Additionally, if a contractor has employees, he's required to carry Worker's Compensation Insurance in many states. If he doesn't and one of his employees gets injured on your job site, you could be financially liable to pay for the employee's medical and rehabilitation bills (note: your homeowner's insurance may or may not cover these costs).
In some states, like California, contractors are also required to carry a Contractor's License Bond of $15,000 which frankly, in light of today's high construction and material costs, is not a lot to cover substandard work should an issue arise. So be informed and refer to your local State Contractors License Board for more details or questions.
Now it goes without saying, none of these issues are the glamorous or fun part of the building process, but they are essential and should be discussed, as well as outlined for you in writing before you sign anything.
Tip #2 - Who's His Posse?
Really. You need to know.
Like many professions the lead business owner, in this case your general contractor, is only as good as his team. So it's very important you learn about who the sub-contractors are that he will be bringing to your home or office, how long they've worked together and, most importantly, if they're licensed tradesmen.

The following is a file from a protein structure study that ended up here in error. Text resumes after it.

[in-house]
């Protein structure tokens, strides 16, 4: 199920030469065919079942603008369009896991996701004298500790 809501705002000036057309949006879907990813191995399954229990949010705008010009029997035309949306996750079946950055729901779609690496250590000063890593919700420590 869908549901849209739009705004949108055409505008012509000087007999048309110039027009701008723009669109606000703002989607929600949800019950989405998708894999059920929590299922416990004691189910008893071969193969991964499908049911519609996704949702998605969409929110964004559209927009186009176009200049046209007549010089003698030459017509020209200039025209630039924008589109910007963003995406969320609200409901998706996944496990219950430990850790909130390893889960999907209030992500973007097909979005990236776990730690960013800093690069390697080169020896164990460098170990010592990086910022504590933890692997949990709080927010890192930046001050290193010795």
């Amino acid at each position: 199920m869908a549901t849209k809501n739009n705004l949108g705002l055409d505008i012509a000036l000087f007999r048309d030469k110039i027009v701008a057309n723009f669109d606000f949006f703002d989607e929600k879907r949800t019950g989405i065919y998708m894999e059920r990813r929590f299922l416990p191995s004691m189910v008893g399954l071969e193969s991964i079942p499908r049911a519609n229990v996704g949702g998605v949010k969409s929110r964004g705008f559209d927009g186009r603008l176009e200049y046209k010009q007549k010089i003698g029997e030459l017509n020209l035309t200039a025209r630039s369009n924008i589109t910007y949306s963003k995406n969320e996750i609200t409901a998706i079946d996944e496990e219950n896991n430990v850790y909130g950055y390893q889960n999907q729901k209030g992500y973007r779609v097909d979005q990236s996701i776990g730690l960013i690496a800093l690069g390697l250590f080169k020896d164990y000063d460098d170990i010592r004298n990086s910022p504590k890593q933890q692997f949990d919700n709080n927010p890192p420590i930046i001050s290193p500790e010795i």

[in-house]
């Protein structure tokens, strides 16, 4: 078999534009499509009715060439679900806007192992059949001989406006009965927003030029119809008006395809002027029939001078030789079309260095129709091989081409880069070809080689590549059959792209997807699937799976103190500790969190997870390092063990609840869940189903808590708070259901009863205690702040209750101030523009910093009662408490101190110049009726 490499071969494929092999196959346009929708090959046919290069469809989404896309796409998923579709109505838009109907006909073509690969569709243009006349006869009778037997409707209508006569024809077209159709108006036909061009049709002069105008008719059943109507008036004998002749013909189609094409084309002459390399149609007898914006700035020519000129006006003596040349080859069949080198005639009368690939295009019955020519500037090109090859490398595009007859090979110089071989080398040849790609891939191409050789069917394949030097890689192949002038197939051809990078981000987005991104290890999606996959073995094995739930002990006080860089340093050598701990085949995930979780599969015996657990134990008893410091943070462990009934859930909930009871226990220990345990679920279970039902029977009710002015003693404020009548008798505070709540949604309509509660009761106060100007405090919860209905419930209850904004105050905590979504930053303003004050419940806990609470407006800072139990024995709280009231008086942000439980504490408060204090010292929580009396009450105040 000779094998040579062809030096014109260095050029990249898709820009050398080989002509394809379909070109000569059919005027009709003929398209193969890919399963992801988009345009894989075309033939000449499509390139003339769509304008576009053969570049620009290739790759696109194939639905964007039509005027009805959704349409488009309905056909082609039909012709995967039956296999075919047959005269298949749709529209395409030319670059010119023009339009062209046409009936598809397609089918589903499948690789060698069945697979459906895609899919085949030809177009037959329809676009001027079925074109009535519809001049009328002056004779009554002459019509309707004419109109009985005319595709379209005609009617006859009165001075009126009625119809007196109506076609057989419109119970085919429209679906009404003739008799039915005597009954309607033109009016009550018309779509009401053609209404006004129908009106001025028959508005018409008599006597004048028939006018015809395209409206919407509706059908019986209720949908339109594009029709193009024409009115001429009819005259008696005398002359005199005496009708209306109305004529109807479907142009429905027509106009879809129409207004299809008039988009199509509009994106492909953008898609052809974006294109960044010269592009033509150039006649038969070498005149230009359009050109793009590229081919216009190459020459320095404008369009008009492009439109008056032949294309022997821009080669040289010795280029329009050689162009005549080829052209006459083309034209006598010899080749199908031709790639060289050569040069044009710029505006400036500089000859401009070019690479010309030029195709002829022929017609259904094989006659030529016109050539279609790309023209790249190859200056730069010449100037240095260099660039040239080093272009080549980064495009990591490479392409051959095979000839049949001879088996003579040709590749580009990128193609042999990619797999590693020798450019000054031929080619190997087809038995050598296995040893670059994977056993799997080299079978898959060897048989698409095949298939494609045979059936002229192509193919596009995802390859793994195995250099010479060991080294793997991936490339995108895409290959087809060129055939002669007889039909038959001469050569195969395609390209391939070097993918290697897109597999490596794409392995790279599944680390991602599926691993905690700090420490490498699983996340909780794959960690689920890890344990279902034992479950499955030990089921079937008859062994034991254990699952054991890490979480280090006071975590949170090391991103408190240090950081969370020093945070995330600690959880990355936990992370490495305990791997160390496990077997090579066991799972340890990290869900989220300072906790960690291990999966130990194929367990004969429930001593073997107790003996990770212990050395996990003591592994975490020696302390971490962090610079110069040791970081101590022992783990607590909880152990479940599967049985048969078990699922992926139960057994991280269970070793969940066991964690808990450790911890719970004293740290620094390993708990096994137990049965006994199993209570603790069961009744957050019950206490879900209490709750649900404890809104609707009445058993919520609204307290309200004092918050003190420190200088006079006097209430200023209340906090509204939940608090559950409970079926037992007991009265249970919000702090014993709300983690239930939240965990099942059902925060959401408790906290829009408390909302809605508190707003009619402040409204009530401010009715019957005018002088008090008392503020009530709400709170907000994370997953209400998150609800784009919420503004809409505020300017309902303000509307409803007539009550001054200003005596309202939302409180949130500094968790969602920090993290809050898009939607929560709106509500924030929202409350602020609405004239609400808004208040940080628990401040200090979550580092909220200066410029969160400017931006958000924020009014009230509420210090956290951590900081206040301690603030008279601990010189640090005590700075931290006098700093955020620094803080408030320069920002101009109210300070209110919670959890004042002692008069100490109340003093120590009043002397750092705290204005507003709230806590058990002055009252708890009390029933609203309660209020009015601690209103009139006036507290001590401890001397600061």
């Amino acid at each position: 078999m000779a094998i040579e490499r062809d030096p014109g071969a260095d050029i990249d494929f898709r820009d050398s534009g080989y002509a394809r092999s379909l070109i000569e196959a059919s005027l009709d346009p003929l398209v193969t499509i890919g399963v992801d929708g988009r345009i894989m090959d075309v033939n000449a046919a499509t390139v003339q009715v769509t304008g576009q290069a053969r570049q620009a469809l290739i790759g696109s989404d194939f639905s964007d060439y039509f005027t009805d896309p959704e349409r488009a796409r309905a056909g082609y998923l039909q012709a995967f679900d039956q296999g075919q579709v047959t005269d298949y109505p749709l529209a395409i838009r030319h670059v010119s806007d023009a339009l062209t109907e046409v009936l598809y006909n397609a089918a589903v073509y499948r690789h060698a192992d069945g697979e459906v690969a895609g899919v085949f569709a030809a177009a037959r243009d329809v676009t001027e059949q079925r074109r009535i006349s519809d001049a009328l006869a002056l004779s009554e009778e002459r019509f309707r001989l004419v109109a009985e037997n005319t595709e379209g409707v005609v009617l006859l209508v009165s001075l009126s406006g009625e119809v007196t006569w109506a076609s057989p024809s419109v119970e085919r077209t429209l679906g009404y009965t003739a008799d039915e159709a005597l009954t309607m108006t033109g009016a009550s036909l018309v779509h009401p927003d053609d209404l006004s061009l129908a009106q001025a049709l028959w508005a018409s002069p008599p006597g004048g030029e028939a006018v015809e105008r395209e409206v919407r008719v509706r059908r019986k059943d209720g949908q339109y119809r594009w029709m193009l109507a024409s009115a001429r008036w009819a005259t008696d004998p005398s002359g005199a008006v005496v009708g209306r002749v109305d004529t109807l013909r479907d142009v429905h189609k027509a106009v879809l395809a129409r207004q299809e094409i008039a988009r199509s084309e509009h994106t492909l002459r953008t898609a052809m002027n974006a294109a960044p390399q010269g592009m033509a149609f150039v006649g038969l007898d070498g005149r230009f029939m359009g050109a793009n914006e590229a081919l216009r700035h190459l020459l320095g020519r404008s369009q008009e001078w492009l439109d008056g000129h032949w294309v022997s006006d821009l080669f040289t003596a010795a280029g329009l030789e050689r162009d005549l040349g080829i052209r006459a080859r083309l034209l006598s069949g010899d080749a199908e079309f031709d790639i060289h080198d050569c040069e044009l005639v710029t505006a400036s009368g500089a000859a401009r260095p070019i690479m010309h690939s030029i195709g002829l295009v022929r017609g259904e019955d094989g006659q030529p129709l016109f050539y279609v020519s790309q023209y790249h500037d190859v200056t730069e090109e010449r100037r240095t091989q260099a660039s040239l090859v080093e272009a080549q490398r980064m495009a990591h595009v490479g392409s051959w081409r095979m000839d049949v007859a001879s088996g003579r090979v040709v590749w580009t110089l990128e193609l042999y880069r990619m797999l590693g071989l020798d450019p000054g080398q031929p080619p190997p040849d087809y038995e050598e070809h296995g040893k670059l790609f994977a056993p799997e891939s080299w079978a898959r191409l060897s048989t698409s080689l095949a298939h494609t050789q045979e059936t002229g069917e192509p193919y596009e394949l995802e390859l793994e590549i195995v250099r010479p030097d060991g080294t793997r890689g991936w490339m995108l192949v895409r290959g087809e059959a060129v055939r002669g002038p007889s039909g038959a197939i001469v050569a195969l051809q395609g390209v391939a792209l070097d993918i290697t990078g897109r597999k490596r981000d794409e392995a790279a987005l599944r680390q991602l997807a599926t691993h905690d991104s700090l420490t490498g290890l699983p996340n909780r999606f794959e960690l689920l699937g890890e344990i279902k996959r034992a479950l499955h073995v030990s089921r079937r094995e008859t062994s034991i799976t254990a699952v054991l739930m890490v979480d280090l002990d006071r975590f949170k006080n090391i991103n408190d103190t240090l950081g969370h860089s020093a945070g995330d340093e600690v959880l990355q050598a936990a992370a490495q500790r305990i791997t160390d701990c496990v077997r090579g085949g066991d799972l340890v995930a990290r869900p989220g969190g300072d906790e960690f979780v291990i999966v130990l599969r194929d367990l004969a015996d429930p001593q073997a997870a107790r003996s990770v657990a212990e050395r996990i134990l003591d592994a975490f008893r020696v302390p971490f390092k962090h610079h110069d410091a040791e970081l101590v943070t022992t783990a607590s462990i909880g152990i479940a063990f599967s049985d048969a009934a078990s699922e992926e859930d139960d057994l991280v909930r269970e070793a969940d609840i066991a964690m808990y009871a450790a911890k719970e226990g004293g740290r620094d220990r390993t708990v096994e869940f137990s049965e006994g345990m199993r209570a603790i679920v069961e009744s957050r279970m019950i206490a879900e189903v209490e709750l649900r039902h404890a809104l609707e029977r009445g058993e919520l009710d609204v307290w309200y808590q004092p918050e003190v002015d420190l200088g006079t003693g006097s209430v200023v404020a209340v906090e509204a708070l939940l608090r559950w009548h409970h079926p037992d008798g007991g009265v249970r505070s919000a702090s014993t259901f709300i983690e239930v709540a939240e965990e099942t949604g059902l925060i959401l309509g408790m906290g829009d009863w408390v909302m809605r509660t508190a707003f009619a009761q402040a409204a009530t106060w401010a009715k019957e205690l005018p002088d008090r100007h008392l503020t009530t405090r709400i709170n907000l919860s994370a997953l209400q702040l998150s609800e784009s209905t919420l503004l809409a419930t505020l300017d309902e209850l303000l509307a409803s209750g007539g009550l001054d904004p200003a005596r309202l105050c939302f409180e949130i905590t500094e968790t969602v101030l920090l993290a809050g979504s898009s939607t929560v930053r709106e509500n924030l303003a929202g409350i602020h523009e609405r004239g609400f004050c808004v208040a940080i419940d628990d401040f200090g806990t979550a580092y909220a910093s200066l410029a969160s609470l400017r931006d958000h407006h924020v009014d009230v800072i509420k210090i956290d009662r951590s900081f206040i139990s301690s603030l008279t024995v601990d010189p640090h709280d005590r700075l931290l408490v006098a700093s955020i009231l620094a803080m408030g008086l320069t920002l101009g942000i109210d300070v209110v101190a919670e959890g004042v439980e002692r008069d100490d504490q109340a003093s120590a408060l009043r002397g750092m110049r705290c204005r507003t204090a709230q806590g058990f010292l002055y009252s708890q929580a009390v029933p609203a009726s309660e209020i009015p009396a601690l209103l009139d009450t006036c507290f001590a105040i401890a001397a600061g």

While it may be tempting to hire unlicensed labor as they typically have a lower day rate, it's not worth the risk as a homeowner and it's not legal, despite it being a frequent practice.
Tip #3 - Set a Date
Yes, you need to spend time with your prospective contractor before signing on the proverbial dotted line. Visiting one of his or hers completed job sites that are similar in type to your project is a great way to view learn more about his attention to detail, level of craftsmanship and work ethic.
A good contractor will have positive relationships with former clients and should be able to arrange a brief visit. If you like his work, receive positive feedback from his industry peers and past clients, have checked his license and insurance standing, then you should feel confident taking the next step and asking for a proposal for your project.
Tip #4 - Play The Field
Yes, it's a game...in more ways than one. We always recommend clients meet with several potential contractors individually and provide them all with the same detailed information to bid on. If the contractors are all given the same Scope Of Work to bid on then you you can feel confident you are comparing apples-to-apples as the saying goes.
In addition to assessing their estimates, take note of their professionalism, punctuality to meetings and responsiveness when emailing or calling with questions during the bidding process. This is a sure indicator of how you will be treated during the months-long construction process.
Tip #5 - Shades of Grey...But NOT in Contracts